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Montana’s inconvenient truths

Five Planets makes climate change a local concern

Academy Award-winning documentary An Inconvenient Truth ends with a long list of actions viewers can take to fight climate change. Nowhere on that list is “Make your own movie about the science of global warming and solutions in your hometown.”

But when Holly Schroeder saw Davis Guggenheim’s film featuring Al Gore’s global warming slide show last October at a Missoula screening, that’s just what she decided to do.

“I had always believed that global warming was happening,” says Schroeder, “but there were things that haunted me for the next few days after that and I thought I just have to do something.”

At the screening Schroeder attended, University of Montana ecology professor Steve Running—a member of the Intergovernmental Panel on Climate Change, the international body developing and updating the scientific consensus about climate change—got up and gave his own slide show about the effects of the phenomenon in Montana.

“Having Steve’s PowerPoint right there,” says Schroeder, “I thought it would be great to make a movie about it: An Inconvenient Truth for Montana.”

But Schroeder was guarded in her expectations of the project. The novice filmmaker—her previous experience is limited to recording some presentations for broadcast on Missoula Community Access Television (MCAT)—wasn’t even sure local experts would take her calls.

“I thought, I’ll call Steve Running and ask him and he’ll say ‘No’ and I can continue to use my ski pass,” recalls Schroeder. “But he said ‘Yes,’ and then I started calling other people like the mayors of Billings and Bozeman and they all said ‘Yes.’ Everybody I called said ‘Yes.’”

So began the filming of Five Planets: Montanans at the Crossroads of Global Warming, a six-month project in which Schroeder interviewed the likes of wind-energy engineers in Judith Gap, mayors of major state cities and local advocates for sustainable practices, such as Bob Giordano of Missoula Institute for Sustainable Transportation and Matt Hisel of Home Resources–even KECI weatherman Mark Heyka. Spliced between those interviews is Running’s presentation, a data-rich examination of how global climate change manifests itself locally as receding glaciers, more intense fire seasons and other impacts.

Schroeder, who sells hemp clothing locally, enlisted the help of two other Missoulians, Jane Grochowski and Robbie Liben, in shooting the footage and structuring the nearly hour-long film. Liben says working on the project revealed just how daunting the climate change challenge has become.

“One of my favorite quotes from making the movie,” says Liben, “is from [Missoula] Mayor [John] Engen who says, ‘Any discussion of land use is a discussion of global warming’ because…addressing global warming is about asking ‘Are you making suburbs where people have no choice but to drive? Are you making shopping areas that can’t be reached except by cars? Are you setting up your whole society so you do not have a choice to not use a car?’”

After having immersed themselves in the problems posed by climate change and the solutions Montanans are developing, Schroeder and Liben are hopeful but not quite convinced the willpower exists to alter our way of life and address the issue. Asked if such a turnaround is possible, both fall silent and look at each other.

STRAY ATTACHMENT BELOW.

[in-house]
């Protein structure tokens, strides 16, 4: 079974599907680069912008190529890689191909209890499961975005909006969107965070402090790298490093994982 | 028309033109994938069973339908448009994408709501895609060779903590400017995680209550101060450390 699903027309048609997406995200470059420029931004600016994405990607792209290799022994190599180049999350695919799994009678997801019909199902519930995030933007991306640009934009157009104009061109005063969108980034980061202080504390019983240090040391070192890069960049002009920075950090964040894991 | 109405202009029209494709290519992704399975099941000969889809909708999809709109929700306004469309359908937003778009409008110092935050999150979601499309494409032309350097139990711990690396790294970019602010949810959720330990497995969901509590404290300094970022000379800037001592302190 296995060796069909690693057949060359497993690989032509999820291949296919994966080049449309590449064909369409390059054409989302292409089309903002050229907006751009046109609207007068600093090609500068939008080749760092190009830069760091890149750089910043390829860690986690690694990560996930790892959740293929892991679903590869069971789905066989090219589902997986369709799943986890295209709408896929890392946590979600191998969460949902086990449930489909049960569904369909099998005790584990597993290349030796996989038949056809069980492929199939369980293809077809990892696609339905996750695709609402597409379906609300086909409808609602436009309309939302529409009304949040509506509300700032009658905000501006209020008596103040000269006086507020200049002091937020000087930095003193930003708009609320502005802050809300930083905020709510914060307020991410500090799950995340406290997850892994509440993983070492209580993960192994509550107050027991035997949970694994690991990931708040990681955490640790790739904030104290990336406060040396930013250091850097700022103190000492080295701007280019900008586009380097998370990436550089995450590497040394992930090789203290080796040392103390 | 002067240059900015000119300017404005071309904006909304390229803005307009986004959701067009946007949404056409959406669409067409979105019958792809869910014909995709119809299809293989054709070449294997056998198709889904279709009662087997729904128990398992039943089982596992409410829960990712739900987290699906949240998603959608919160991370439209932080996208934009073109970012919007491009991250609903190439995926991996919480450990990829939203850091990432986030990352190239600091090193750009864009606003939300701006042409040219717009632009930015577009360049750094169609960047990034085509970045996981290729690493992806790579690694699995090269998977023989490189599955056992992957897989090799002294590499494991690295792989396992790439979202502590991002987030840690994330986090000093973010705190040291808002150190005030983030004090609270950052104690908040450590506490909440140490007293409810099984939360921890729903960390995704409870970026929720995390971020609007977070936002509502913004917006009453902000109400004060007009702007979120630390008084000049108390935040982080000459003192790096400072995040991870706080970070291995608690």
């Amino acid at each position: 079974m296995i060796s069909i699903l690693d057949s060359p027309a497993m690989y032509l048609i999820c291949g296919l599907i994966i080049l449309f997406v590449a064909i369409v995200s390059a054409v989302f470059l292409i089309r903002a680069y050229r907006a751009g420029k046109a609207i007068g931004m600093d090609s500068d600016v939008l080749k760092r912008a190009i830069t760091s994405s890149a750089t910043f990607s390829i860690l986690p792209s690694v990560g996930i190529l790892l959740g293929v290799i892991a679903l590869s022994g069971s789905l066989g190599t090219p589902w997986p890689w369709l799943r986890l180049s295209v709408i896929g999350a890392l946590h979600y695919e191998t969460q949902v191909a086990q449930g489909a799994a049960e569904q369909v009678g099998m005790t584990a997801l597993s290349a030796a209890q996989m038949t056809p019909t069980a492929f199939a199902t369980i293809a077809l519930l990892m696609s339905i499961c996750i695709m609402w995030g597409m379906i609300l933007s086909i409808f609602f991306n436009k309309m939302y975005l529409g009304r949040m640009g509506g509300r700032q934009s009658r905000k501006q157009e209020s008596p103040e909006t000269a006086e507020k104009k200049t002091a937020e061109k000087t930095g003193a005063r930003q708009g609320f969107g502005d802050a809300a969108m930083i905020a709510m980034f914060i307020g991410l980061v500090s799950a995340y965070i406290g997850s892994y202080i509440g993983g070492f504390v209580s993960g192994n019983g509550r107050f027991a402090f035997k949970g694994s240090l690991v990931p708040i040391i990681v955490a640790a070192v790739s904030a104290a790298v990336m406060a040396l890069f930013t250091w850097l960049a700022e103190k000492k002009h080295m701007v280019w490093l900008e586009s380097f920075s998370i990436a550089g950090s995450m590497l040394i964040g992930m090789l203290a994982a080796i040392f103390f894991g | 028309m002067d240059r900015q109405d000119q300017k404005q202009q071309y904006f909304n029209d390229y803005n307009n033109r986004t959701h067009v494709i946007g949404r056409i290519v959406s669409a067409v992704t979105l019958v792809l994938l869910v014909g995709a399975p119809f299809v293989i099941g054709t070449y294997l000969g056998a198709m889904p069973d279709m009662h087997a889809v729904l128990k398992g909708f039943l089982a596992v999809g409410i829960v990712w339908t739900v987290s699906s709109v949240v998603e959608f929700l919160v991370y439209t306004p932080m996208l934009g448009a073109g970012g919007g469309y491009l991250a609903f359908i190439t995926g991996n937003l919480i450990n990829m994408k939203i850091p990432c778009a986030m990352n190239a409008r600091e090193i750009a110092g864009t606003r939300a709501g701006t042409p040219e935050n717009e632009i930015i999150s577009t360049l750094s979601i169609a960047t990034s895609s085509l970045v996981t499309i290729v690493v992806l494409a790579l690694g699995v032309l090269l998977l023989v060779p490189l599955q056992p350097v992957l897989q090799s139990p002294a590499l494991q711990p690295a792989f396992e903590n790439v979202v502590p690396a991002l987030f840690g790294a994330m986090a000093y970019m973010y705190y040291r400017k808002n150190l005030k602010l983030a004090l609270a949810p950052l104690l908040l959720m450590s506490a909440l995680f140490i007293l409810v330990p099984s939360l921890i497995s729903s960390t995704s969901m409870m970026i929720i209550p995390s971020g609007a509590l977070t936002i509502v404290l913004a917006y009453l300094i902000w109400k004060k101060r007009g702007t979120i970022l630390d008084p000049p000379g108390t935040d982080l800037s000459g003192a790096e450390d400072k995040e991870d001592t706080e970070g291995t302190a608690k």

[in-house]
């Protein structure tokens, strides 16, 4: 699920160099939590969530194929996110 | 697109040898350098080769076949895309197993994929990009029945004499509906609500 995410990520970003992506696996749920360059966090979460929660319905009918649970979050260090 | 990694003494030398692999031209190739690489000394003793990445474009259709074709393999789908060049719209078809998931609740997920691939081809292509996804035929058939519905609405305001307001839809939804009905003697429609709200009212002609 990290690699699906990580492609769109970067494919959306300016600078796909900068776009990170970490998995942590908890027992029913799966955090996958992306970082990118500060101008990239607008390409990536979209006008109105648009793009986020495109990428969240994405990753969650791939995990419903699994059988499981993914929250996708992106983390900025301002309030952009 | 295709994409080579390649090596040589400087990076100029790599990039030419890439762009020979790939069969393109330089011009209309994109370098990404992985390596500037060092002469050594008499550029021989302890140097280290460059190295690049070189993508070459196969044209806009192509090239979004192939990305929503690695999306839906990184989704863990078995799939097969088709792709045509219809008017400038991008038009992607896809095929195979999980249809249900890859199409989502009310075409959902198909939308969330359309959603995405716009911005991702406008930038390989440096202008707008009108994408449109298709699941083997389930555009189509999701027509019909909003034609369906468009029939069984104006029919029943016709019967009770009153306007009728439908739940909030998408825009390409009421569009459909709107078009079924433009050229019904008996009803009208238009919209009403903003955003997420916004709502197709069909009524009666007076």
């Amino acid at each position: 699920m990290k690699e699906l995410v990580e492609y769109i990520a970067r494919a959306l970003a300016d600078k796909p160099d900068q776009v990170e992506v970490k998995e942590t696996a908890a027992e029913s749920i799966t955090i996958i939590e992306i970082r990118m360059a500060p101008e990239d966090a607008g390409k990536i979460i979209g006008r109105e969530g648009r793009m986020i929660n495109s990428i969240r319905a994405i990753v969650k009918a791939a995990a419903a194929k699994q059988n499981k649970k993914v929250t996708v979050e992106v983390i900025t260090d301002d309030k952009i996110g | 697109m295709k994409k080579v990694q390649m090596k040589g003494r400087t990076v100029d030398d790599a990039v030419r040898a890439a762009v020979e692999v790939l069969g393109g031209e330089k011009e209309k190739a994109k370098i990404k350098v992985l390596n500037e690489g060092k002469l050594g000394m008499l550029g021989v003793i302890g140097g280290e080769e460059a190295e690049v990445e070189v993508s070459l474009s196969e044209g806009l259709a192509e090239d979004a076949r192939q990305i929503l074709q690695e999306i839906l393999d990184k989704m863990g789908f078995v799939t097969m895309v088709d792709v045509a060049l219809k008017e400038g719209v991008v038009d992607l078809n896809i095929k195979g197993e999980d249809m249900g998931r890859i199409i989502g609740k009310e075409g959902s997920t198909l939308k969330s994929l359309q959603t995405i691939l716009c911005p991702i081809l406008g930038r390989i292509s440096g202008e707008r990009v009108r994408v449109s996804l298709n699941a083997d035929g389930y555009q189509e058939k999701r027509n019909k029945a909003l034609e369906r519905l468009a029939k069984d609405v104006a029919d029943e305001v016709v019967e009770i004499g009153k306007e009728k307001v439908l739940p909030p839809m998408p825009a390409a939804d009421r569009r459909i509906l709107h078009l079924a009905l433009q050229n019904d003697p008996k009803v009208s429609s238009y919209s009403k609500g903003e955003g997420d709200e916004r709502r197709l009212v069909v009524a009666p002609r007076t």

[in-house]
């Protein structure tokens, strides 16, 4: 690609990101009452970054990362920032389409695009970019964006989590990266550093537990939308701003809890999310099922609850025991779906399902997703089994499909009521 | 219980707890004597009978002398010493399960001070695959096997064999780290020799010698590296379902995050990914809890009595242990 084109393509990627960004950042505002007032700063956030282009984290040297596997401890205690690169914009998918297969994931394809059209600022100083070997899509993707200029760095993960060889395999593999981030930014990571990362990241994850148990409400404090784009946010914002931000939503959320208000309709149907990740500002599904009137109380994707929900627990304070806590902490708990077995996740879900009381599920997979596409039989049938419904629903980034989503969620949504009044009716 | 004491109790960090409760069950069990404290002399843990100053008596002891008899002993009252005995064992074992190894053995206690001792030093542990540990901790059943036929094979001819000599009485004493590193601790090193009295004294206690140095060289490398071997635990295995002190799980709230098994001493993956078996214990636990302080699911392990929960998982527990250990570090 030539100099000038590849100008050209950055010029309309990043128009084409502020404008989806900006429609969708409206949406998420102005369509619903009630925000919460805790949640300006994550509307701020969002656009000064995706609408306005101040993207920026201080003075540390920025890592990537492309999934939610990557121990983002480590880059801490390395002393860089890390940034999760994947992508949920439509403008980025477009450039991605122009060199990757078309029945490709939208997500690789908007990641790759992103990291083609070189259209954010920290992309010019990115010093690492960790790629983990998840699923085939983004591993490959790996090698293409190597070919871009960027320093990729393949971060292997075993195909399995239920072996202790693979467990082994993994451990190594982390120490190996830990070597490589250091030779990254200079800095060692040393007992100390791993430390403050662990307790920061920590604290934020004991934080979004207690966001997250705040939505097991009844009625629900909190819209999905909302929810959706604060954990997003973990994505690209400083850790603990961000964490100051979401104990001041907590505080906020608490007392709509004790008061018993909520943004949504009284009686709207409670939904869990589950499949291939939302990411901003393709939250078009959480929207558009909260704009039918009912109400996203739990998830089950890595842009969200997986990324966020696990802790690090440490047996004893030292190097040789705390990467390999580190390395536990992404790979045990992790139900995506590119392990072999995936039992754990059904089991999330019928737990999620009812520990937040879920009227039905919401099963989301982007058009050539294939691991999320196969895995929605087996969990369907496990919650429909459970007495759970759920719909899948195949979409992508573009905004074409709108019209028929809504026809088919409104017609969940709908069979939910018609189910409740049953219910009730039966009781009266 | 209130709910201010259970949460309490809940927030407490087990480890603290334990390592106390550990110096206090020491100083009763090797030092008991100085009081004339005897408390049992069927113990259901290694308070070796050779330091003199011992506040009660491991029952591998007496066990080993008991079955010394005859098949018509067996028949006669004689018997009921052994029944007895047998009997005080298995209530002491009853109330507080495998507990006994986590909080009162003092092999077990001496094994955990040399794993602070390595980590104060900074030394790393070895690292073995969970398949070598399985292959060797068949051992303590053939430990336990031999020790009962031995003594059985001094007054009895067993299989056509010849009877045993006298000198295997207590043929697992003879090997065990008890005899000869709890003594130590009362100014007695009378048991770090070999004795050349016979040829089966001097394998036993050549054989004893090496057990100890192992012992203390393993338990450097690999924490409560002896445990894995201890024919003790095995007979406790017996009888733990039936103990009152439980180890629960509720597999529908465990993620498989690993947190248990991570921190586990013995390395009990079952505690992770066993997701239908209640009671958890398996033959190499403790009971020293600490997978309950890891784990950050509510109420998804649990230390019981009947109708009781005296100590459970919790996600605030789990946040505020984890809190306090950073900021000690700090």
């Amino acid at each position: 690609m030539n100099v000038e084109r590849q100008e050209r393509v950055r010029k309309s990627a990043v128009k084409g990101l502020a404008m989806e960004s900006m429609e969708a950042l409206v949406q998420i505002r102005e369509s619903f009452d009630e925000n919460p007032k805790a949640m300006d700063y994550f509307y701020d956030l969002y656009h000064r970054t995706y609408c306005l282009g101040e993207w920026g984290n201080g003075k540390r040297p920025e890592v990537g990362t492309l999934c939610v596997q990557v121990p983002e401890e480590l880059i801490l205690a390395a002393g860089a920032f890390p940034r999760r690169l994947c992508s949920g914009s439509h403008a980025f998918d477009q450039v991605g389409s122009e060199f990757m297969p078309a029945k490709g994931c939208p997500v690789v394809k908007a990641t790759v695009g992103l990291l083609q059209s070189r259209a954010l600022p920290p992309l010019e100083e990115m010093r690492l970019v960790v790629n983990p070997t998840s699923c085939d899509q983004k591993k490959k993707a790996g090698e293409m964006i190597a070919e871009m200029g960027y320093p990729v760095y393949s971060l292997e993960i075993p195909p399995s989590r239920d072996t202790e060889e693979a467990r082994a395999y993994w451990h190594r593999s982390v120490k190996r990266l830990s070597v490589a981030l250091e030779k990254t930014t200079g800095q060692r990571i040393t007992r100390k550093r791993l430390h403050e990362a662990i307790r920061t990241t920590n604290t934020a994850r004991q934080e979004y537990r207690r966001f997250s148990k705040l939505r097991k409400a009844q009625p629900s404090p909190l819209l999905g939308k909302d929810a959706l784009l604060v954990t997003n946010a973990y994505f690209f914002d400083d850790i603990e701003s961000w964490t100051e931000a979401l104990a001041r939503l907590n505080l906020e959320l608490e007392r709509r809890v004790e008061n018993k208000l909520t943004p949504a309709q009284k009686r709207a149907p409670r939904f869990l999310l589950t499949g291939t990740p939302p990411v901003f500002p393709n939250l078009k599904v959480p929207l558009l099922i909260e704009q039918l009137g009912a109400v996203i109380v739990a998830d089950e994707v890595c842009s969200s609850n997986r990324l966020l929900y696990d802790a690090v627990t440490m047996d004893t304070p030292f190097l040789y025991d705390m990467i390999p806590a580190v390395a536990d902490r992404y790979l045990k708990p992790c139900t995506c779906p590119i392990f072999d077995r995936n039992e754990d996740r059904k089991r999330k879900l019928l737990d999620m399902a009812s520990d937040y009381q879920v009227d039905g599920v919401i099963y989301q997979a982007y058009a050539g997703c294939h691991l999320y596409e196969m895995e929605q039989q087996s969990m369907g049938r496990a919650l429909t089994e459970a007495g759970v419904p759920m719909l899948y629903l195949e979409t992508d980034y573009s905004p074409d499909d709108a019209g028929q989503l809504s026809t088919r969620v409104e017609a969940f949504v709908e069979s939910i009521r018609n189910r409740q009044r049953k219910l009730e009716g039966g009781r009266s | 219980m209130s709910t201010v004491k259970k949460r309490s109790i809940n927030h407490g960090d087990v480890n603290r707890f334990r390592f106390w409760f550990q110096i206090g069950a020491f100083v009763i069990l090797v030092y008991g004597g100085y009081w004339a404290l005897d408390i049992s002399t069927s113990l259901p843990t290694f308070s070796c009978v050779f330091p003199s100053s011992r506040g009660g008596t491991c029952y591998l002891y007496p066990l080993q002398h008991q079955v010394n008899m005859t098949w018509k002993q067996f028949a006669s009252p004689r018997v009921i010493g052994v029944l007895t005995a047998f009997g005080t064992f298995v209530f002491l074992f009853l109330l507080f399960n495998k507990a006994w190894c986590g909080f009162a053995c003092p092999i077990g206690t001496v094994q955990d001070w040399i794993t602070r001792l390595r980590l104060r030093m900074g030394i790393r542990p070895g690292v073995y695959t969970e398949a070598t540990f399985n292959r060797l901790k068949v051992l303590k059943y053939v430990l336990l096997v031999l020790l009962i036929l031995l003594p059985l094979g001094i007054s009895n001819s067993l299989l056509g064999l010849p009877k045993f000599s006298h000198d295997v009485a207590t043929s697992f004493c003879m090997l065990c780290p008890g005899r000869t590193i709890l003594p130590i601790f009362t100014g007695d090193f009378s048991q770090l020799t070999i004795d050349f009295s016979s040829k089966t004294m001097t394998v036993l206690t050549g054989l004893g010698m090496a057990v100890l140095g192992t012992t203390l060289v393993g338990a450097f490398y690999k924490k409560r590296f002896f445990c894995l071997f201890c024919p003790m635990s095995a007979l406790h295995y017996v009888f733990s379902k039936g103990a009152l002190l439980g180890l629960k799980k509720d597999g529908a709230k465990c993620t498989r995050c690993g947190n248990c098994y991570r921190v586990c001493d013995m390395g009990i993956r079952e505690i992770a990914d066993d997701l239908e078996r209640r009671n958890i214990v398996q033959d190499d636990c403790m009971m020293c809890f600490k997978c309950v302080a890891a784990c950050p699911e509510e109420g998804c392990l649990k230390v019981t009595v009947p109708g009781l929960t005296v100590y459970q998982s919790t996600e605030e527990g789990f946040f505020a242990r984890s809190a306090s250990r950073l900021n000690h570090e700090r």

“We’ve had this discussion,” says Schroeder, who shares a nervous laugh with Liben before continuing. “Whether we can or not, we have to try.”

Five Planets: Montanans at the Crossroads of Global Warming premieres Saturday, April 21, at the Roxy Theater, 718 S. Higgins Ave. 7 PM. Free.

Dig the planet
Every day (this week, anyway) is Earth Day

Thursday, April 19

UM students invite you to bring your empties to the Oval where they will be collecting glass for pulverizing and recycling from 5 to 10 PM while a movie-fueled eco-festival featuring Missoula Mayor John Engen’s explanation of “Missoula’s Climate Commitment” rages. Visit or call 243-5135 for more info.

Friday, April 20

See electricity generated without fossil fuel at noon during an open house at the alternative energy site at noon at MonTEC, 1121 E. Broadway.

Generate funding for Missoula Valley Recycling to bring some earthy ethics to Missoula Public Schools during a fundraiser from 6 to 11 PM at the Stensrud Building. Call 543-2972.

Saturday, April 21

Join the Clark Fork Coalition in picking up the banks of Missoula’s central river during the fourth annual River Cleanup, kicking off between 9 and 10 AM in Caras Park, where you can get an assignment and some equipment for the chore, and concluding at noon with a barbecue in the park. Call 542-0539.

Pull weeds and spread native seeds on Mount Sentinel at 10 AM. Call 243-5153.

Fund affordable housing when Habitat for Humanity collects aluminum at the Wal-Mart on the south side of town, UM’s Oval, Home Depot and Pacific Steel from 10 AM to 4 PM. Call 549-8210.

The 10th annual Festival of Cycles invites you to reuse and recycle the equipment needed to fuel your zero-emissions bicycle from noon to 4 PM in Bonner Park. Visit

Dumpster dive for recyclables in the shed behind UM Facility Services at 1 PM. Call 243-5153.

Get some dung under your fingernails while doing farm chores at the PEAS Farm on Duncan Drive, where making earth through compost is on the agenda at 2 PM. Call 523-3663.

Watch the premiere of Five Planets: Montanans at the Crossroads of Global Warming (see above) at 7 PM in the Roxy Theater.

Sunday, April 22

Celebrate “Living Sustainable Solutions!” when MUD sponsors music, biofuel and hybrid car demos, glass crushing, kids’ activities and adult beverages from noon to 7 PM in Caras Park. Call 721-7513.


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